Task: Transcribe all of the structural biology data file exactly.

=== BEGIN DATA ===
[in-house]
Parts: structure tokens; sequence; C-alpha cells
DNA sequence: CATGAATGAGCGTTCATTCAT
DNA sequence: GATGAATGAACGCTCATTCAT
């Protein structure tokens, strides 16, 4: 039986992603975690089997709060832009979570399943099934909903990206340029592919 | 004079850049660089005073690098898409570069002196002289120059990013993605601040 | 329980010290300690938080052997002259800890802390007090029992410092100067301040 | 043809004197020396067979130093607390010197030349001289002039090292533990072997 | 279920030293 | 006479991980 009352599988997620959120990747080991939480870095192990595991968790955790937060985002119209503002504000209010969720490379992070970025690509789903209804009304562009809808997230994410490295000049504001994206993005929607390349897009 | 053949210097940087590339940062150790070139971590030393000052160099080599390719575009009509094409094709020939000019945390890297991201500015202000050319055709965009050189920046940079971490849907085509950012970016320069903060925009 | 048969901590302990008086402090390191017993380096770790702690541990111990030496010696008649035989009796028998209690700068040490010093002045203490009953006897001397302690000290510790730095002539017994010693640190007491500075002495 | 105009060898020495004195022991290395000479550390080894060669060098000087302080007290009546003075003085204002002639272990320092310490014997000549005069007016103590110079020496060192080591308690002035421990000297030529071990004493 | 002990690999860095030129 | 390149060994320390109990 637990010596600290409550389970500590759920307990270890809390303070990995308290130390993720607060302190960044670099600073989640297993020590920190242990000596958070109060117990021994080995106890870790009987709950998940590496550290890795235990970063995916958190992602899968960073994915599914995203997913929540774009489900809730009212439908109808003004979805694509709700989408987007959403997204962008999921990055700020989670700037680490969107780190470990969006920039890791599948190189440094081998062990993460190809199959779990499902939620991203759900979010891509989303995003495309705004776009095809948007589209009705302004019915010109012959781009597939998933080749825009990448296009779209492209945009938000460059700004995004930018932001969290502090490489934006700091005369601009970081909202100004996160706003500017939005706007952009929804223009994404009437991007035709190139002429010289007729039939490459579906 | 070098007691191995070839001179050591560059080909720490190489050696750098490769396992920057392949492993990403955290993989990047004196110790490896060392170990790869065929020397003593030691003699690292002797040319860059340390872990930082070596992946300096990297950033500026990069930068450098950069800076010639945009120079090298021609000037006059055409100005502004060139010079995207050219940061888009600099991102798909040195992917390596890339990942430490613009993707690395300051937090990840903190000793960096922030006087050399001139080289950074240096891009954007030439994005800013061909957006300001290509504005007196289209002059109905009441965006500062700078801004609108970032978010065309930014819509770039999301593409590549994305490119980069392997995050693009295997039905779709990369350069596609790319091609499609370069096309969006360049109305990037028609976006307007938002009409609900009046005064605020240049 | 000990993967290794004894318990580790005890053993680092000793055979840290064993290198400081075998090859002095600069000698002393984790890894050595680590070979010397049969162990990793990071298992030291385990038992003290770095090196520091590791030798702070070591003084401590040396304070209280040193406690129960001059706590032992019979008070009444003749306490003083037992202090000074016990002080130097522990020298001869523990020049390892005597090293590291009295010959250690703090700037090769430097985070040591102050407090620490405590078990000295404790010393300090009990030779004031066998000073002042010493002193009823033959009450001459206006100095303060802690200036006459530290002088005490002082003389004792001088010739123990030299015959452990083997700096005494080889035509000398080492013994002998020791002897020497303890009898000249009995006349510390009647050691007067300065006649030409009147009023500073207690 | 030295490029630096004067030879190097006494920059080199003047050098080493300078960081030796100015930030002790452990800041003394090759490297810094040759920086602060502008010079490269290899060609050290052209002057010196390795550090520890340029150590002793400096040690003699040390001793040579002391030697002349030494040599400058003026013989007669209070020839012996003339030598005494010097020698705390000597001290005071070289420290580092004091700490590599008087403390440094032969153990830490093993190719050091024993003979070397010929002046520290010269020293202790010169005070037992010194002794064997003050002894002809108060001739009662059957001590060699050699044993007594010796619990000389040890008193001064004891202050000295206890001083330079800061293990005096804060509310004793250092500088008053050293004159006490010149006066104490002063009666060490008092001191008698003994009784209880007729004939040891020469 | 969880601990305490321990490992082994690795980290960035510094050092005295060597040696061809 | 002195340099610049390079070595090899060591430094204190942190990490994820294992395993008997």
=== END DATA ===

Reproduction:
[in-house]
Parts: structure tokens; sequence; C-alpha cells
DNA sequence: CATGAATGAGCGTTCATTCAT
DNA sequence: GATGAATGAACGCTCATTCAT
């Protein structure tokens, strides 16, 4: 039986992603975690089997709060832009979570399943099934909903990206340029592919 | 004079850049660089005073690098898409570069002196002289120059990013993605601040 | 329980010290300690938080052997002259800890802390007090029992410092100067301040 | 043809004197020396067979130093607390010197030349001289002039090292533990072997 | 279920030293 | 006479991980 009352599988997620959120990747080991939480870095192990595991968790955790937060985002119209503002504000209010969720490379992070970025690509789903209804009304562009809808997230994410490295000049504001994206993005929607390349897009 | 053949210097940087590339940062150790070139971590030393000052160099080599390719575009009509094409094709020939000019945390890297991201500015202000050319055709965009050189920046940079971490849907085509950012970016320069903060925009 | 048969901590302990008086402090390191017993380096770790702690541990111990030496010696008649035989009796028998209690700068040490010093002045203490009953006897001397302690000290510790730095002539017994010693640190007491500075002495 | 105009060898020495004195022991290395000479550390080894060669060098000087302080007290009546003075003085204002002639272990320092310490014997000549005069007016103590110079020496060192080591308690002035421990000297030529071990004493 | 002990690999860095030129 | 390149060994320390109990 637990010596600290409550389970500590759920307990270890809390303070990995308290130390993720607060302190960044670099600073989640297993020590920190242990000596958070109060117990021994080995106890870790009987709950998940590496550290890795235990970063995916958190992602899968960073994915599914995203997913929540774009489900809730009212439908109808003004979805694509709700989408987007959403997204962008999921990055700020989670700037680490969107780190470990969006920039890791599948190189440094081998062990993460190809199959779990499902939620991203759900979010891509989303995003495309705004776009095809948007589209009705302004019915010109012959781009597939998933080749825009990448296009779209492209945009938000460059700004995004930018932001969290502090490489934006700091005369601009970081909202100004996160706003500017939005706007952009929804223009994404009437991007035709190139002429010289007729039939490459579906 | 070098007691191995070839001179050591560059080909720490190489050696750098490769396992920057392949492993990403955290993989990047004196110790490896060392170990790869065929020397003593030691003699690292002797040319860059340390872990930082070596992946300096990297950033500026990069930068450098950069800076010639945009120079090298021609000037006059055409100005502004060139010079995207050219940061888009600099991102798909040195992917390596890339990942430490613009993707690395300051937090990840903190000793960096922030006087050399001139080289950074240096891009954007030439994005800013061909957006300001290509504005007196289209002059109905009441965006500062700078801004609108970032978010065309930014819509770039999301593409590549994305490119980069392997995050693009295997039905779709990369350069596609790319091609499609370069096309969006360049109305990037028609976006307007938002009409609900009046005064605020240049 | 000990993967290794004894318990580790005890053993680092000793055979840290064993290198400081075998090859002095600069000698002393984790890894050595680590070979010397049969162990990793990071298992030291385990038992003290770095090196520091590791030798702070070591003084401590040396304070209280040193406690129960001059706590032992019979008070009444003749306490003083037992202090000074016990002080130097522990020298001869523990020049390892005597090293590291009295010959250690703090700037090769430097985070040591102050407090620490405590078990000295404790010393300090009990030779004031066998000073002042010493002193009823033959009450001459206006100095303060802690200036006459530290002088005490002082003389004792001088010739123990030299015959452990083997700096005494080889035509000398080492013994002998020791002897020497303890009898000249009995006349510390009647050691007067300065006649030409009147009023500073207690 | 030295490029630096004067030879190097006494920059080199003047050098080493300078960081030796100015930030002790452990800041003394090759490297810094040759920086602060502008010079490269290899060609050290052209002057010196390795550090520890340029150590002793400096040690003699040390001793040579002391030697002349030494040599400058003026013989007669209070020839012996003339030598005494010097020698705390000597001290005071070289420290580092004091700490590599008087403390440094032969153990830490093993190719050091024993003979070397010929002046520290010269020293202790010169005070037992010194002794064997003050002894002809108060001739009662059957001590060699050699044993007594010796619990000389040890008193001064004891202050000295206890001083330079800061293990005096804060509310004793250092500088008053050293004159006490010149006066104490002063009666060490008092001191008698003994009784209880007729004939040891020469 | 969880601990305490321990490992082994690795980290960035510094050092005295060597040696061809 | 002195340099610049390079070595090899060591430094204190942190990490994820294992395993008997």